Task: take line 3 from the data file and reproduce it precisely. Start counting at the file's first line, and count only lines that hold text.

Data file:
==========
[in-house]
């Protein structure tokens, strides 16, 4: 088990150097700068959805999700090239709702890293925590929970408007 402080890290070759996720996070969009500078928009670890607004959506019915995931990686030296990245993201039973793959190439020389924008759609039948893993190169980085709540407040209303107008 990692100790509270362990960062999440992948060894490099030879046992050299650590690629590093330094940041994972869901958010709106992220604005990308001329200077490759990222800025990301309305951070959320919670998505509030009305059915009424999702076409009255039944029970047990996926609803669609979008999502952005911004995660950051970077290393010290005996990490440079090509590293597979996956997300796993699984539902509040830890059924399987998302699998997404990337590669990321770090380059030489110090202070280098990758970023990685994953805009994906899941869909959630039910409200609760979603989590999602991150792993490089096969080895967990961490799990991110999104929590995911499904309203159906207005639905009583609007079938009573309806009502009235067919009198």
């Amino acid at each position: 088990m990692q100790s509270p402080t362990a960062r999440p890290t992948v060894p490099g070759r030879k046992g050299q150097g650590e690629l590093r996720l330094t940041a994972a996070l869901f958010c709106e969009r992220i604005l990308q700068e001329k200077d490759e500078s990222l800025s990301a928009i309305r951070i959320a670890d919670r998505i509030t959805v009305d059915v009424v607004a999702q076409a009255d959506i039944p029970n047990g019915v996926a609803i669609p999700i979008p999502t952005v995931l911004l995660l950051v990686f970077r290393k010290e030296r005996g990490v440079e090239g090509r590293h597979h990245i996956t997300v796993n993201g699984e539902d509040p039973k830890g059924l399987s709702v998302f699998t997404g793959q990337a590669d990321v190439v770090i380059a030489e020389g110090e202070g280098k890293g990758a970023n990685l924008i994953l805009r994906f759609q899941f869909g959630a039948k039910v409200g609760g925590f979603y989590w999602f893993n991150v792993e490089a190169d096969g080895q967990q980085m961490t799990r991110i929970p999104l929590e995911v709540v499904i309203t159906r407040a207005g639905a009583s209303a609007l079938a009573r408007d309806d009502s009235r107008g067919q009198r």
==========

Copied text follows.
């Amino acid at each position: 088990m990692q100790s509270p402080t362990a960062r999440p890290t992948v060894p490099g070759r030879k046992g050299q150097g650590e690629l590093r996720l330094t940041a994972a996070l869901f958010c709106e969009r992220i604005l990308q700068e001329k200077d490759e500078s990222l800025s990301a928009i309305r951070i959320a670890d919670r998505i509030t959805v009305d059915v009424v607004a999702q076409a009255d959506i039944p029970n047990g019915v996926a609803i669609p999700i979008p999502t952005v995931l911004l995660l950051v990686f970077r290393k010290e030296r005996g990490v440079e090239g090509r590293h597979h990245i996956t997300v796993n993201g699984e539902d509040p039973k830890g059924l399987s709702v998302f699998t997404g793959q990337a590669d990321v190439v770090i380059a030489e020389g110090e202070g280098k890293g990758a970023n990685l924008i994953l805009r994906f759609q899941f869909g959630a039948k039910v409200g609760g925590f979603y989590w999602f893993n991150v792993e490089a190169d096969g080895q967990q980085m961490t799990r991110i929970p999104l929590e995911v709540v499904i309203t159906r407040a207005g639905a009583s209303a609007l079938a009573r408007d309806d009502s009235r107008g067919q009198r």